I can recall a situation when I was working for the State of PA, my Big Boss had put me in a group of co-workers with the direction to look for ways to improve communication among our Division.  When we came with suggestions at our Division meeting, I was presenting our ideas to the larger group.  And I was left alone and hit from every side from the people in the Division, reacting from fear of change. I received no support from anyone, not even the other people in the group assigned to make these same suggestions.  Not from the Boss who place me in the position in the first place.

When I walked out of the meeting, I felt like I was crucified…and I said so.


But we are defined more by our resurrections than our crucifixions, are we not?


Though it doesn’t feel comfortable at the time, we must allow ourselves to be vulnerable, what Jesus meant by “you must lose yourself to find yourself” in Mark 8:35, that vulnerability allows for change, growth, and transformation to happen.

This was just one example of a ‘growth opportunity’ that strengthened me.


In his book Keep a True Lent, Charles Fillmore explained, “The resurrection takes place in us every time we rise to Jesus’ realization of the perpetual indwelling life that is connecting us to the Father. A new flood of life comes to all who open their minds and their bodies to the living word of God.”

So, we experience EASTER every time we are open to the Christ Presence within each of us.  It happens every day.

The Easter story is about an old way being crucified so something new can be born. This is not a once-in-a-lifetime event. When someone experiences a divorce, the death of a partner, loses a job, or experiences a shift in external circumstances, an old identity dies so a new one can be born.

Think about the different times you ‘re-make’ yourself.  Old becomes new.

“Metaphysically, the resurrection is our power to overcome, to restore, to renew with health, peace, love, prosperity, and joy, whatever it is that we are trying to revive,” this according to Rev. Gaylon McDowell, senior assistant minister at Christ Universal Temple in Chicago.  “For those in poor health, regaining health is resurrection. People experience resurrection when their relationship or financial problems are resolved through the realization that God is the source of their supply. Anytime we explore new ideas or new possibilities, we are experiencing a resurrection.”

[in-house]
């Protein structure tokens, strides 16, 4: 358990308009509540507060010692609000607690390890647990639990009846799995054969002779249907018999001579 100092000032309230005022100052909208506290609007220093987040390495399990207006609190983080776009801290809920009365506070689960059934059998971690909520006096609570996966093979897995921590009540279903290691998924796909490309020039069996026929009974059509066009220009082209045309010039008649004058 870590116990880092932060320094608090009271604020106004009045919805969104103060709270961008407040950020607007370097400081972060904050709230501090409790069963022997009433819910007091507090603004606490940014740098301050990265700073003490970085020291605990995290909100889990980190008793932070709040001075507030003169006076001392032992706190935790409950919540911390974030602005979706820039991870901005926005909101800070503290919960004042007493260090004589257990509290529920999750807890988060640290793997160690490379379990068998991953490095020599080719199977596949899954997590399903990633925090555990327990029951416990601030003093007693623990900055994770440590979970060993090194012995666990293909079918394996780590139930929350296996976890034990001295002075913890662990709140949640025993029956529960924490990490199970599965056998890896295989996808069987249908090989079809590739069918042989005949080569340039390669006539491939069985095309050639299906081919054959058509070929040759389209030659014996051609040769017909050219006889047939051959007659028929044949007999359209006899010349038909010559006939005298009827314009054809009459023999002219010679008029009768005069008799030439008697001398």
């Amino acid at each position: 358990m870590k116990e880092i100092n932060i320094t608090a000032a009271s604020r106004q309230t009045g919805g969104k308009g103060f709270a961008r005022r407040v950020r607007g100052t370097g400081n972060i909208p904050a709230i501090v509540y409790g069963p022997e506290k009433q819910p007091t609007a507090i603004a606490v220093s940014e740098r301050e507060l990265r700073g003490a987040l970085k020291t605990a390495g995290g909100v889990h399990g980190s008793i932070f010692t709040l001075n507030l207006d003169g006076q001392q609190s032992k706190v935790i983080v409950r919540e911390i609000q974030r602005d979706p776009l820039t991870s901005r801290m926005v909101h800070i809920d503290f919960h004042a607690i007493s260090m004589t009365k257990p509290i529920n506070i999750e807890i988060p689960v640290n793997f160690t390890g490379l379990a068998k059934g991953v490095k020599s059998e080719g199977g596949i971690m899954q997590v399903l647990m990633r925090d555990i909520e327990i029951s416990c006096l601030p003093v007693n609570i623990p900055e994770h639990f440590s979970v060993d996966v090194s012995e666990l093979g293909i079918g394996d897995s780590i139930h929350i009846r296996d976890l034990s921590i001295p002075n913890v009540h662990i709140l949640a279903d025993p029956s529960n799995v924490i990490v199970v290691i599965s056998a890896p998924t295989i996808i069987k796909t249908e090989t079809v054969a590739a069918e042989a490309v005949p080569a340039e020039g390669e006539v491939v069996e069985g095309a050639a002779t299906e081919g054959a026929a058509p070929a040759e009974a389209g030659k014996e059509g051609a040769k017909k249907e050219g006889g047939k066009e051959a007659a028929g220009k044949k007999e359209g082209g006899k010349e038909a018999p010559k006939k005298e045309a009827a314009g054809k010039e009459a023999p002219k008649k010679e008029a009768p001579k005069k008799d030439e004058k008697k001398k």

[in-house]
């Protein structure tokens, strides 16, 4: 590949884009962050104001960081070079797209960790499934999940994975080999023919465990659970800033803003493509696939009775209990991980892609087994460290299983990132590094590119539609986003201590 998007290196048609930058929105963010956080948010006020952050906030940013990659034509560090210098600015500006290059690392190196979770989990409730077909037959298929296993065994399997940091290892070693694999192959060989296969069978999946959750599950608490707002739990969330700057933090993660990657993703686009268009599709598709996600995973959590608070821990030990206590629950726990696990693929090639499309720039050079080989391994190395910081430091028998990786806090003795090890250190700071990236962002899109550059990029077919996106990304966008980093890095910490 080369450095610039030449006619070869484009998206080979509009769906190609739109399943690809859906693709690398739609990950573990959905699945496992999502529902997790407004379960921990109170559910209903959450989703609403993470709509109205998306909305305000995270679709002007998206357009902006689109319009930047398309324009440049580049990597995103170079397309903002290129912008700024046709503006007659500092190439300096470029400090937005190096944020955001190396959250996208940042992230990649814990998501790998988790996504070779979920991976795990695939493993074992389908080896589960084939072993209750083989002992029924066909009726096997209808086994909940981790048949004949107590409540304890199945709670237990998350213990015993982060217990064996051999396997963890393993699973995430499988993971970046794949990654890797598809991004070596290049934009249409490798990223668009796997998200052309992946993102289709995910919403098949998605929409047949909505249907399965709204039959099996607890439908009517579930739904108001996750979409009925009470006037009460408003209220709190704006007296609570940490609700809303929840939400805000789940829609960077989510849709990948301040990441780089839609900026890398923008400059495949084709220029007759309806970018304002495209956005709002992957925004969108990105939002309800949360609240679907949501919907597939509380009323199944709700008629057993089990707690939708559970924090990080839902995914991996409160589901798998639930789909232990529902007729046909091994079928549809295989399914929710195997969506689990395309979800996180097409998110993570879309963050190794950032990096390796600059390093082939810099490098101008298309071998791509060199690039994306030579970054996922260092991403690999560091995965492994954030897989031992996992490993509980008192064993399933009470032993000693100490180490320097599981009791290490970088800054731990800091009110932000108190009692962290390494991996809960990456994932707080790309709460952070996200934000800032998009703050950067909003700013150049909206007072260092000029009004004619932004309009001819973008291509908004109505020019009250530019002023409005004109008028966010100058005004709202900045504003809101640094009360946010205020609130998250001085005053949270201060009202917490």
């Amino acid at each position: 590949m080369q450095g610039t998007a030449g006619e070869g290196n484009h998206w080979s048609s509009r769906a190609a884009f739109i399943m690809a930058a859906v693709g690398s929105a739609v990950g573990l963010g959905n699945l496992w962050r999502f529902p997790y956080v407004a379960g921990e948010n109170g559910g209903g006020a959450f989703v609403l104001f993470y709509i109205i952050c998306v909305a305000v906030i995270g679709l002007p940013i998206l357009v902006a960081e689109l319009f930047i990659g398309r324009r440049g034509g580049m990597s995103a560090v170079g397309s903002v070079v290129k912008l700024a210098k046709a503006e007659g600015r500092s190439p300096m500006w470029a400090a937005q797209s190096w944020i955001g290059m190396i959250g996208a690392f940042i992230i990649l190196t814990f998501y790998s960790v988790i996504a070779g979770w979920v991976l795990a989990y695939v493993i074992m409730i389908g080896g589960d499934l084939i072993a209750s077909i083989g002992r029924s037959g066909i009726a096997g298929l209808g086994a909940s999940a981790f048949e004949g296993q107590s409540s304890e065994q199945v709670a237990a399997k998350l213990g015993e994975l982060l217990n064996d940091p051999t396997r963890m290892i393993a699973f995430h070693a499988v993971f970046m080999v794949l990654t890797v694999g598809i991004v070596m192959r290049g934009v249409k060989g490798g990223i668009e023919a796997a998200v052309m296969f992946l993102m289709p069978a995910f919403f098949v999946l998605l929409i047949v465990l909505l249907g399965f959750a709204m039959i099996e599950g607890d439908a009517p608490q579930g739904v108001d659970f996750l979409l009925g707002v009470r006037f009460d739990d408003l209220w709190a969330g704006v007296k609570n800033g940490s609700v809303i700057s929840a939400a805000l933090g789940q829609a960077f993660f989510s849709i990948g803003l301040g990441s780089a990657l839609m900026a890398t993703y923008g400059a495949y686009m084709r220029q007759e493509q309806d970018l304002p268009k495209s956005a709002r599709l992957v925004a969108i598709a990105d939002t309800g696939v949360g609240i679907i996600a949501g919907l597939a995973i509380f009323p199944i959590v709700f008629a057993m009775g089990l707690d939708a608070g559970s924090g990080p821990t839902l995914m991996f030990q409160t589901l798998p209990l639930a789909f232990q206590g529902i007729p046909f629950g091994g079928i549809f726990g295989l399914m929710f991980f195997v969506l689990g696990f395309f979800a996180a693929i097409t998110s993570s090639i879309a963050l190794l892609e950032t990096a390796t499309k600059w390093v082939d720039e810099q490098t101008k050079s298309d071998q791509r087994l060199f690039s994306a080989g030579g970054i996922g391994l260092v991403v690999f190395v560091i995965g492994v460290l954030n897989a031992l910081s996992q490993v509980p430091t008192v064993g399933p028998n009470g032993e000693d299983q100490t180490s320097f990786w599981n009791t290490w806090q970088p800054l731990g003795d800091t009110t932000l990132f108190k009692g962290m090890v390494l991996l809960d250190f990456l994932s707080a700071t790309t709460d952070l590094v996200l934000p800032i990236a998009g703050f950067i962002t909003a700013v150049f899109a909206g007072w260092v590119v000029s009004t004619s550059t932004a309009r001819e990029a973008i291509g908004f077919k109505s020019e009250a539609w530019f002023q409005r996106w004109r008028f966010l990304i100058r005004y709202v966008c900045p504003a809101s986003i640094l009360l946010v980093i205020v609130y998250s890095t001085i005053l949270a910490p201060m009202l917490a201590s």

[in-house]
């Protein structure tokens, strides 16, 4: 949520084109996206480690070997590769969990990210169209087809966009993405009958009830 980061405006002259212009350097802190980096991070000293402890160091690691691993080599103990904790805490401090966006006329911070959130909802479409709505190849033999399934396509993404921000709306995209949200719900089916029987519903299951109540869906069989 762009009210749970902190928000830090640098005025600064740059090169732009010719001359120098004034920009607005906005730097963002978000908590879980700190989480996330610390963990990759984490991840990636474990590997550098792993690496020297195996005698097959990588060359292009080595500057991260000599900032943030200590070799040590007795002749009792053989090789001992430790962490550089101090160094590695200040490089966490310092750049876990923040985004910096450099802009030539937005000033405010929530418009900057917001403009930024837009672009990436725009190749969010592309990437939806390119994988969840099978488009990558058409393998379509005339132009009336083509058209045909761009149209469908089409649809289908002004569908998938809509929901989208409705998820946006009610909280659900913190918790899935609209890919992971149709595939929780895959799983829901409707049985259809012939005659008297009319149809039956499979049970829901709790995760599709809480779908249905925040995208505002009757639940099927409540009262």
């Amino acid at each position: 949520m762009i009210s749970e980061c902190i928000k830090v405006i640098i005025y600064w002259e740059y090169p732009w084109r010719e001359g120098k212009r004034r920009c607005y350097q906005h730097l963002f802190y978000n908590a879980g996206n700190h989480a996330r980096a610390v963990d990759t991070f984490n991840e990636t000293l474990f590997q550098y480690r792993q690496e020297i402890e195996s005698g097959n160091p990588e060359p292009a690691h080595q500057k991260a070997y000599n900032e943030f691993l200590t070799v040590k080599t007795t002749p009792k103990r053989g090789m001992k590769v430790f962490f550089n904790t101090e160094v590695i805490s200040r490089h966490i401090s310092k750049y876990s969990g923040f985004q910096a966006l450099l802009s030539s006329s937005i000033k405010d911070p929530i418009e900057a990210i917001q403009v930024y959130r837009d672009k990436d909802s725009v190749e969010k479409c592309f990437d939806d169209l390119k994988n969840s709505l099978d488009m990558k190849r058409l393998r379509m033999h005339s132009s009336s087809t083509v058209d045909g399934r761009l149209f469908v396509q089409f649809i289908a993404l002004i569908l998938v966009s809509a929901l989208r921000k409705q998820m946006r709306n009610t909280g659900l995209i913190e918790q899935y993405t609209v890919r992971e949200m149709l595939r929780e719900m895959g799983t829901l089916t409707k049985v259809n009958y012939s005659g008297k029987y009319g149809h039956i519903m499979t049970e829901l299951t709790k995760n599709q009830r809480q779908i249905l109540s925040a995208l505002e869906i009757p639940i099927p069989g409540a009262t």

The Easter story demonstrates that there is something within us that was here before we incarnated and remains after seeming death. Death is not the end of life, rather the continuation of the life process. Jesus proved this in the great demonstrations known as the resurrection and the ascension. Jesus’ essence was so spiritualized that he was able to say “the Father and I are one.” He was serving as a reminder that there is no separation between us and Spirit. It is the recognition that there is only Divine Spirit; all else is just an illusion.

Interesting enough, in Aramaic the word for death also means “not present, but somewhere”.  Think about that….


We look to Jesus as a model for how to resurrect from our own crucifixion experiences. The Easter story is a reminder that no matter what seems to happen to us, it does not have the final word. Everything is not as it seems. We can look beyond appearances and recognize that there is a divine plan unfolding. Our task is to hold on to that vision until our life bears witness to truth that liberates us and sets us free.


Any resurrection is built on the consciousness of forgiveness. Only then can we see the gift in the seeming betrayals in life. When people or situations betray the pictures that we have in our mind of how things should be, that is when we must invoke the consciousness of forgiveness.

And not just forgiveness of the other, but also of ourselves.  Byron Katie would have us ask, Is it true?  Is it still true that the situation is happening?  NO, we are in a different present moment now.  It was a picture we had in our mind of what was or should be.